Forget ‘Fabulous Fab’: Here’s Why Wall Street’s Biggest Fish Always Slip Away - James Kwak - the Atlantic
Working at Goldman, in an intense, performance-driven, numbers-focused culture, Tourre knew that his job was to get deals done. When you tell smart, ambitious people that their job is to produce, they will produce, no matter what it takes. And I don’t mean this is in an evil, Tony Soprano, “fix the problem” sort of way. Even if you shade the truth a bit, you’re not committing murder. There’s a lot to take comfort in: You’re dealing with supposedly sophisticated professionals, it’s all other people’s money (the nice fund investor you’re talking to isn’t betting his house), and it’s quite possible the deal will turn out fine (for the person you’re defrauding) anyway.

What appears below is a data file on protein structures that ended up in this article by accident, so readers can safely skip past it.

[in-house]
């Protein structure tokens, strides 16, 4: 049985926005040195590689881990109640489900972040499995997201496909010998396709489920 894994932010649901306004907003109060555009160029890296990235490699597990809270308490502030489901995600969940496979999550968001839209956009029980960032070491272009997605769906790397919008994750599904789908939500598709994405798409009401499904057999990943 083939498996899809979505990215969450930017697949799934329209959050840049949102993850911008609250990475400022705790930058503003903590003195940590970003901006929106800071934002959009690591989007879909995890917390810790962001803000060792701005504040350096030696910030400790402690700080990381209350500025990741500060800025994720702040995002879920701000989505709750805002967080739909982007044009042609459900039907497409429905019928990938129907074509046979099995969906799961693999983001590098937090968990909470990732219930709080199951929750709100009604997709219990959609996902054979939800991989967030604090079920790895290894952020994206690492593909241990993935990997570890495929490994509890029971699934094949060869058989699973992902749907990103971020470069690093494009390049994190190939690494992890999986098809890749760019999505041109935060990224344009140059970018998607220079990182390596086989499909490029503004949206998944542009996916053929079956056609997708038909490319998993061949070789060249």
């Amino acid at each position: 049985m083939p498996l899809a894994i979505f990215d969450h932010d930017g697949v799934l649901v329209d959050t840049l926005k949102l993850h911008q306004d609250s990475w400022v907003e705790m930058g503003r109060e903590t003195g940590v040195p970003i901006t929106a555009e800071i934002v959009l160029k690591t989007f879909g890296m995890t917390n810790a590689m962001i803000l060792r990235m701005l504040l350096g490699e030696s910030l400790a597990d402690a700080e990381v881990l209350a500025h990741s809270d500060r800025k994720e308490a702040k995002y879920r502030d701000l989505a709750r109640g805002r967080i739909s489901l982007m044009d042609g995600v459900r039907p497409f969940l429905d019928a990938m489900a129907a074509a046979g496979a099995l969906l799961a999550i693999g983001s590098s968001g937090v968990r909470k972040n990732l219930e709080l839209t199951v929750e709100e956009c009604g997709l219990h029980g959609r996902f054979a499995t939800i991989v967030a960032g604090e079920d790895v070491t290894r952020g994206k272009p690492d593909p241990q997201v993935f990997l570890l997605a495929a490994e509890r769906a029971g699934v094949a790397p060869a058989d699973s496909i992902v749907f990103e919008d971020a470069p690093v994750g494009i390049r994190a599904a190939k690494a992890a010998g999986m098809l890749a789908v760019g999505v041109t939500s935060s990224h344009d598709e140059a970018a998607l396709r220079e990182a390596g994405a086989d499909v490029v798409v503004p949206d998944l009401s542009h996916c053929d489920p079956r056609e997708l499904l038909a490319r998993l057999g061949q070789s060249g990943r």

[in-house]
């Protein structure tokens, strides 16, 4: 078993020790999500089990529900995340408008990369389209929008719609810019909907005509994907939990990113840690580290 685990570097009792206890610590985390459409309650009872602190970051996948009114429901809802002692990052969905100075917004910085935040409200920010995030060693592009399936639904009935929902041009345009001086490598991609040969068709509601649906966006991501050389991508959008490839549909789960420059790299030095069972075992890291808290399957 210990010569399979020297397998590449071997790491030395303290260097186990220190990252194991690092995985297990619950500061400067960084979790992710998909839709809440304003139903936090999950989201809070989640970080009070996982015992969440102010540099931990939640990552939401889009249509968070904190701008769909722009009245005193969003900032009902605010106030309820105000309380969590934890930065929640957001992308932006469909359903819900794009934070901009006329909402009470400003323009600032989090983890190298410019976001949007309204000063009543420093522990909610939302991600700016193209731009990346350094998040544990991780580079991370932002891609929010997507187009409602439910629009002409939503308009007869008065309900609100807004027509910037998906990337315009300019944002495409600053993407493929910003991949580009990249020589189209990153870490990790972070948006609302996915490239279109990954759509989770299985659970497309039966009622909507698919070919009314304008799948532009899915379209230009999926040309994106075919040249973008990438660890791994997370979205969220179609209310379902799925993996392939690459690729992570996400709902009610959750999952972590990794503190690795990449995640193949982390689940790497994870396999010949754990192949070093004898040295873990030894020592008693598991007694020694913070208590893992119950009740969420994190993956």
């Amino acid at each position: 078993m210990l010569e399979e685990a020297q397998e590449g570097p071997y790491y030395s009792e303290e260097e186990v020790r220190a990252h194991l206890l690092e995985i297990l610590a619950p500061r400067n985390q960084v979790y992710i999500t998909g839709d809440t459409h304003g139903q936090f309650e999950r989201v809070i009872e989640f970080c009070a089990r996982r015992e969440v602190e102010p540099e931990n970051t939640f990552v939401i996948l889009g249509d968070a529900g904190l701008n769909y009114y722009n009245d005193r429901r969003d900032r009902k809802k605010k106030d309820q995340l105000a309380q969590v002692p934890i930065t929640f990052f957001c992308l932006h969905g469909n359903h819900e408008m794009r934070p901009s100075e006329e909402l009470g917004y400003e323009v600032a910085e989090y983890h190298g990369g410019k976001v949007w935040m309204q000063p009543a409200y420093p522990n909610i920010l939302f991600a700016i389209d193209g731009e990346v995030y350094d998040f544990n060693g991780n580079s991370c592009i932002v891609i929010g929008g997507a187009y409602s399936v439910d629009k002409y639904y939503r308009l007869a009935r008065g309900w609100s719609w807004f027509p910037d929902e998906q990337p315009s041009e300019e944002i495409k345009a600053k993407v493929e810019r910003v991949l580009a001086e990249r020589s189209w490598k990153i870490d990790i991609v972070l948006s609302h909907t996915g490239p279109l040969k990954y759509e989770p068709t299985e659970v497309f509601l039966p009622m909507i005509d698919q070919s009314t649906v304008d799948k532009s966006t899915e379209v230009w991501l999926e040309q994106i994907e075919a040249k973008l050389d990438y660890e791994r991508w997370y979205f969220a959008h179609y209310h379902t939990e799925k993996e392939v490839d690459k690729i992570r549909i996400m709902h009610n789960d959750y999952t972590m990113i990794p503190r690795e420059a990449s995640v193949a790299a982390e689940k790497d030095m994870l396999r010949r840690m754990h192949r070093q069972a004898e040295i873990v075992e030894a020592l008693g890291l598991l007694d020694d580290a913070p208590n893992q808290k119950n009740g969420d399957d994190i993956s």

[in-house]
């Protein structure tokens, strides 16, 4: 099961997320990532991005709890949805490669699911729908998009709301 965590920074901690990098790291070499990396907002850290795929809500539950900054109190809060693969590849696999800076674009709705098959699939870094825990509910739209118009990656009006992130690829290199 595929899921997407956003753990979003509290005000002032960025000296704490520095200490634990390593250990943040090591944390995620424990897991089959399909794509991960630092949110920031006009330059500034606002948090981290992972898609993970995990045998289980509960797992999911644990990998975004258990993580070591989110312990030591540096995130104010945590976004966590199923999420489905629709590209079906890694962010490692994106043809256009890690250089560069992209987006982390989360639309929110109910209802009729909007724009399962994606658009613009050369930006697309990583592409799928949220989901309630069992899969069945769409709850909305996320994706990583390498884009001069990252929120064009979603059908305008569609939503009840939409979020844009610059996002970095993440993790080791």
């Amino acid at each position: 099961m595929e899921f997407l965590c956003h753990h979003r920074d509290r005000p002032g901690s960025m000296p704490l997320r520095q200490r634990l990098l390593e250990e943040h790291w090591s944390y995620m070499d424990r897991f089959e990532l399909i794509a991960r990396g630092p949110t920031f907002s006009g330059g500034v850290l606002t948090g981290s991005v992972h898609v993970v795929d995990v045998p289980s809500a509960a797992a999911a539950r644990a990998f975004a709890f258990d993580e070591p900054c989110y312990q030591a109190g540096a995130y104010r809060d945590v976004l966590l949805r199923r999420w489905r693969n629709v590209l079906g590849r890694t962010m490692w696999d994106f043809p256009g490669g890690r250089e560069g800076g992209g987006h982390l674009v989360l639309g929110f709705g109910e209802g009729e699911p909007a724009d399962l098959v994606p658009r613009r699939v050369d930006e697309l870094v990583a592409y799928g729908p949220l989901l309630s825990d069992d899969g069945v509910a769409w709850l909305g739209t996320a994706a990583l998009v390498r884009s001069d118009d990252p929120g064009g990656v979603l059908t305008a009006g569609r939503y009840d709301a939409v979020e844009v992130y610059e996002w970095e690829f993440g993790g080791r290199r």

For the real executives, the optimal strategy is simple: hire people whose ambition outweighs their scrupulousness, measure them by results, and let incentives take care of the rest. Oh, and give them the best securities regulation training money can buy, from the most reputable law firm around, so that you can’t be sued for negligent supervision down the line. If things blow up and you’re ever summoned to Congress, just say you put your clients’ interests first and you had no idea that people were breaking the law.
Because you really didn’t know—not for sure, at least. All you did was put them in a position where, you knew, it was likely that some were breaking the law. And you can take that plausible deniability to the bank.